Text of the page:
We have so many photos and stories from Kunming... but first, as promised.
Egg dumplings. With pork and mint. And love.
Here's a snippet of one of the videos that we took during our class at the Yangshuo Cooking School. In the video you will see our instructor demonstrate how to properly form egg dumplings, which fall somewhere between the best breakfast snack you've ever had and pork-filled dim sum.
We made enough filling for 5 dumplings, so scale up as necessary.
For the dumplings:
1 egg, beaten and set aside
For the filling:
1/3 cup ground pork*/**
1 large tablespoon oyster sauce (Jennifer called for 1 tablespoon but I used 2, going with my 'more oyster sauce = better rule.' My dumplings were delicious, but so were hers. It's your call.)
Sprig of mint, finely chopped
1 clove garlic, finely chopped
1 tablespoon chives, chopped (optional)
Pinch of salt & pepper
1 pickled red chili, finely chopped (optional)***
* As ground pork isn't always readily available in the States, Jennifer recommended using ground beef instead, although I feel like ground turkey would be the better option
** Vegetarians can sub mashed potatoes & some finely chopped veggies for the ground pork
*** Sub chili flakes if you can't find pickled chillies (or don't want to buy a whole jar to make egg dumplings). I also think a dash of sriracha in lieu of the chopped chili would be delicious but I can't say for sure because I haven't been able to test it out the theory.
To assemble & cook the dumplings:
Mix all of the filling ingredients together and then separate (vaguely) into five equal portions.
Put a clean wok (or cast-iron pan) on the stove and heat to medium/high— when the wok begins to smoke, you're ready to cook. Turn the heat down to medium and add oil (canola or similar, not olive oil), letting it heat for a minute or two.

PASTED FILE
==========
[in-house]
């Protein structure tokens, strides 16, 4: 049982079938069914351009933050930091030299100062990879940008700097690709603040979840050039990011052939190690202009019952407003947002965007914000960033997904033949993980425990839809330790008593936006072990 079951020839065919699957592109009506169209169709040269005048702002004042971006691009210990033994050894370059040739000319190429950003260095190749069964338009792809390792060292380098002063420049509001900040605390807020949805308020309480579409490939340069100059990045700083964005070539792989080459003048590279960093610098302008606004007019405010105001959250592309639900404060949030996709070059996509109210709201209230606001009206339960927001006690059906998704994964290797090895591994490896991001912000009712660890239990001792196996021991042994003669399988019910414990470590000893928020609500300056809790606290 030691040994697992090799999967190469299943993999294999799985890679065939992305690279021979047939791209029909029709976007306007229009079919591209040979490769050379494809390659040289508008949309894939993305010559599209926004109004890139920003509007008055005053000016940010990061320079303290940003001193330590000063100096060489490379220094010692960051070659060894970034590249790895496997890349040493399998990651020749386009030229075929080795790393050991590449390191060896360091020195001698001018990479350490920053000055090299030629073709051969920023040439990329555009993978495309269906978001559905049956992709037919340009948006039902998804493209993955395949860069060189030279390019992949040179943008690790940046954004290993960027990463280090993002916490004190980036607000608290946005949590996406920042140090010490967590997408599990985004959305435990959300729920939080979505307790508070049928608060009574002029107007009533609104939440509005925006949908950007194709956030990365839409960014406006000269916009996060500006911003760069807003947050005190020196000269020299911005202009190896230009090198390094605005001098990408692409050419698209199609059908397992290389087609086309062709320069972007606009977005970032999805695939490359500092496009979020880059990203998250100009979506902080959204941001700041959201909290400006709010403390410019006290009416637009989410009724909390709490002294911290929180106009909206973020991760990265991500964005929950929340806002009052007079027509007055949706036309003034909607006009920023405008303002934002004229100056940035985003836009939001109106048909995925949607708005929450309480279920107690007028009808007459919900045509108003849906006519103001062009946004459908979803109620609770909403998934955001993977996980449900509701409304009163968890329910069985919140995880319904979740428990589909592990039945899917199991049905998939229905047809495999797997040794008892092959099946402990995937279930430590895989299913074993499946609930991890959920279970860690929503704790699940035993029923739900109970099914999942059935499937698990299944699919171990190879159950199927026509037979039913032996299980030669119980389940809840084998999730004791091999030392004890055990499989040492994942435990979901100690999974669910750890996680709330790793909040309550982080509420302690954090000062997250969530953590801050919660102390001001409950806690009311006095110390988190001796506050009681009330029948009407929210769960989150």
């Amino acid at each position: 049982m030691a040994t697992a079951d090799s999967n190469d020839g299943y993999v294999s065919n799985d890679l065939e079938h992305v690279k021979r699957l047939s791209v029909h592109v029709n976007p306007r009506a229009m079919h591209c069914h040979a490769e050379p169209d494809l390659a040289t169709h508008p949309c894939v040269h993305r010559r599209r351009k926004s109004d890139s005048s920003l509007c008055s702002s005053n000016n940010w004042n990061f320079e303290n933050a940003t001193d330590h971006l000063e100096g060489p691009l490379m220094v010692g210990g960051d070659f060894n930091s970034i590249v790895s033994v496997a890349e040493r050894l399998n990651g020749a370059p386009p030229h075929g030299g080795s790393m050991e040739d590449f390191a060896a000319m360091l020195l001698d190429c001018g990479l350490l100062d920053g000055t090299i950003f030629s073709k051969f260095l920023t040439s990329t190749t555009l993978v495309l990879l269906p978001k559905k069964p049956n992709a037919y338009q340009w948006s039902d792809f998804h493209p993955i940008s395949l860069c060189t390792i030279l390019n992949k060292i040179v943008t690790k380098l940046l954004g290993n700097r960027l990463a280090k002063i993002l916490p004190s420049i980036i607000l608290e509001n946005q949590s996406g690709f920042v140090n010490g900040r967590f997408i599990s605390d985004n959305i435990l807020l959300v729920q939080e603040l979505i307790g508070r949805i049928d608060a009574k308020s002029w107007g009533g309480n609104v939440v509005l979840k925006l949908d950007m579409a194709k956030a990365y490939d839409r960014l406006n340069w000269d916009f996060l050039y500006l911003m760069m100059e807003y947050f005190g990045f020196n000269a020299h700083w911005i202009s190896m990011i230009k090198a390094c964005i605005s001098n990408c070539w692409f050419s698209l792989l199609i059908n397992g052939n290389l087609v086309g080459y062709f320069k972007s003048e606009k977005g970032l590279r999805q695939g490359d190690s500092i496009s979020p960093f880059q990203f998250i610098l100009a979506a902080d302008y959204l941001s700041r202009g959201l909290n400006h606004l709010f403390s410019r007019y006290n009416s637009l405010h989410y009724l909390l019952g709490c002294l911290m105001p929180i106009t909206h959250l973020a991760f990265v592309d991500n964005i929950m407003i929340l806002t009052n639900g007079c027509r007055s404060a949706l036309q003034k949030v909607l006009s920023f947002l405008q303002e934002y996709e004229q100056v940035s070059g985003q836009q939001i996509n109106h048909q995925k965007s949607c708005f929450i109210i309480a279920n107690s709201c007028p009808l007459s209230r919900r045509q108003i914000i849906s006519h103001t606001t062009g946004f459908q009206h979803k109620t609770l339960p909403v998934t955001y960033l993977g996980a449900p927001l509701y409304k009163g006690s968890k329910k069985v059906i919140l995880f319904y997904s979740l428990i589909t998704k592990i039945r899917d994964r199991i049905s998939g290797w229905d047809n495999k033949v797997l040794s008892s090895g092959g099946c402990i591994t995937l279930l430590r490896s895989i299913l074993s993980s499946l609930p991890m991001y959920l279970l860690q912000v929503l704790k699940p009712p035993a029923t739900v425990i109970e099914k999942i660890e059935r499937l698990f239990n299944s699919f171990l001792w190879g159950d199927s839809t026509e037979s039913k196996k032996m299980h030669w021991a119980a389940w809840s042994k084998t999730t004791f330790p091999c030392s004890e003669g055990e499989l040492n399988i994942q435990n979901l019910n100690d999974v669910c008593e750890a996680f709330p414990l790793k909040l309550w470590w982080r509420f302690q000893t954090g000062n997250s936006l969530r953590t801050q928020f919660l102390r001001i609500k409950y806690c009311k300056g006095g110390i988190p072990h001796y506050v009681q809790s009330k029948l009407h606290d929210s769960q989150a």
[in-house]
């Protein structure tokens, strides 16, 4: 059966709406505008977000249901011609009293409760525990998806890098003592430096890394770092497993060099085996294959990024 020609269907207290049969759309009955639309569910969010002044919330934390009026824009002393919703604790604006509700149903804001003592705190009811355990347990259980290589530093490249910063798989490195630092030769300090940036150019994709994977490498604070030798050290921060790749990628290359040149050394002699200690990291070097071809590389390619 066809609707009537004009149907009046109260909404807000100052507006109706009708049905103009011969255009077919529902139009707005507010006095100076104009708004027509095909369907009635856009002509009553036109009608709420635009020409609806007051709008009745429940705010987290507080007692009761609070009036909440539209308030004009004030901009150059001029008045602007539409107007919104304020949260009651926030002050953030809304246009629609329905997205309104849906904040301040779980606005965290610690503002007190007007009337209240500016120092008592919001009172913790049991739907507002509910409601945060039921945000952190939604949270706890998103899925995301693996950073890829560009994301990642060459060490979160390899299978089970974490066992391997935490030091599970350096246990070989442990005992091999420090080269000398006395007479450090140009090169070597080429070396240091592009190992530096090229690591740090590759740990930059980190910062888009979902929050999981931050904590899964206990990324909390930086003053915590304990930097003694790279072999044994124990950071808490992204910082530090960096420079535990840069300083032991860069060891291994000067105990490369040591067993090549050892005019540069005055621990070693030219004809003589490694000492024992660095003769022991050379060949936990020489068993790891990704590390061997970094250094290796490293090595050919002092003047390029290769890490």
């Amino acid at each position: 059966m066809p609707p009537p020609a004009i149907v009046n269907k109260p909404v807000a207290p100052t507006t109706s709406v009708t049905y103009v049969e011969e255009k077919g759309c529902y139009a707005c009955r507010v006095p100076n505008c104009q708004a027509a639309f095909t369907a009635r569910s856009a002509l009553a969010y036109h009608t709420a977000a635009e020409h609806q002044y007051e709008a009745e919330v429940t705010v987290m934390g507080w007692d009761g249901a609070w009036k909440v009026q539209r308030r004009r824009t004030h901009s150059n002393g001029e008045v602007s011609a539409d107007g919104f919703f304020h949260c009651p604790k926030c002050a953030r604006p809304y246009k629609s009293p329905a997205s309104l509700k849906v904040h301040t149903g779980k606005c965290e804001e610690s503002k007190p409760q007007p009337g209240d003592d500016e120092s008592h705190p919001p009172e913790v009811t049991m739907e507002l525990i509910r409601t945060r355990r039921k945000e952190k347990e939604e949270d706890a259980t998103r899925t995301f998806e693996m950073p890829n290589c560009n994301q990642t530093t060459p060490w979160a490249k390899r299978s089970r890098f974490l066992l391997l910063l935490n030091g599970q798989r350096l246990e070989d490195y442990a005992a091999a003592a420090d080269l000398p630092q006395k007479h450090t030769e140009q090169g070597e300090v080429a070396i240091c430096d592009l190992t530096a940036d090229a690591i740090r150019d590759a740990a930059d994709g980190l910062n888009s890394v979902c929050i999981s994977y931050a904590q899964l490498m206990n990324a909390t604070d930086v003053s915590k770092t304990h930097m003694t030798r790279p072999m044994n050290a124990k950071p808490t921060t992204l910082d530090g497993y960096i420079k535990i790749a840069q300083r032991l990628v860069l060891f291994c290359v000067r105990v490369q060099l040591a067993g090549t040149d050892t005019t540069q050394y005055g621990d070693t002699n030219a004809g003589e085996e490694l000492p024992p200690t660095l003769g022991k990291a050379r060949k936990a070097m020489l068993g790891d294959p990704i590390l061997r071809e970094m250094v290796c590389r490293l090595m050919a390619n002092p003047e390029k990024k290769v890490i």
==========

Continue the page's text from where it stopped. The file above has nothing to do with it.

Pour some of the egg into the middle of the oil (see video for correct amount, I don't have exact measurements). Take 1/5 of filling and place it on one side of the quickly-cooking egg. Then, fold over the egg to form the dumplings. (Always fold over the side with filling and use your spatula to press the ends to make the correct dumpling shape). Move each completed dumpling to the side of the wok and repeat until egg and filling are used up, adding more oil when necessary.
Once all the dumplings have been formed and are cooking in the wok, move them to the center of the pan and pour in a bit of water to let them steam and finish cooking all the way through. You don't need to cover the pan, because you want the liquid to evaporate.
Jennifer suggests pressing down on the dumplings with your spatula to see if they're done— if they feel soft and liquid comes out of the sides, they need more time. If they feel hard to the touch and there's no excess liquid, the pork is cooked through. (Plus, you can always cut the biggest one in half to be extra sure).
Serve hot and expect any egg-dumpling recipients to love you forever. And if you eat them all yourself you have my explicit permission to love yourself forever.
Tune in tomorrow for an actual Kunming update with photos. No seriously. It's about time I get around to talking about "China Lite," since we're leaving for Bangkok in 2 days!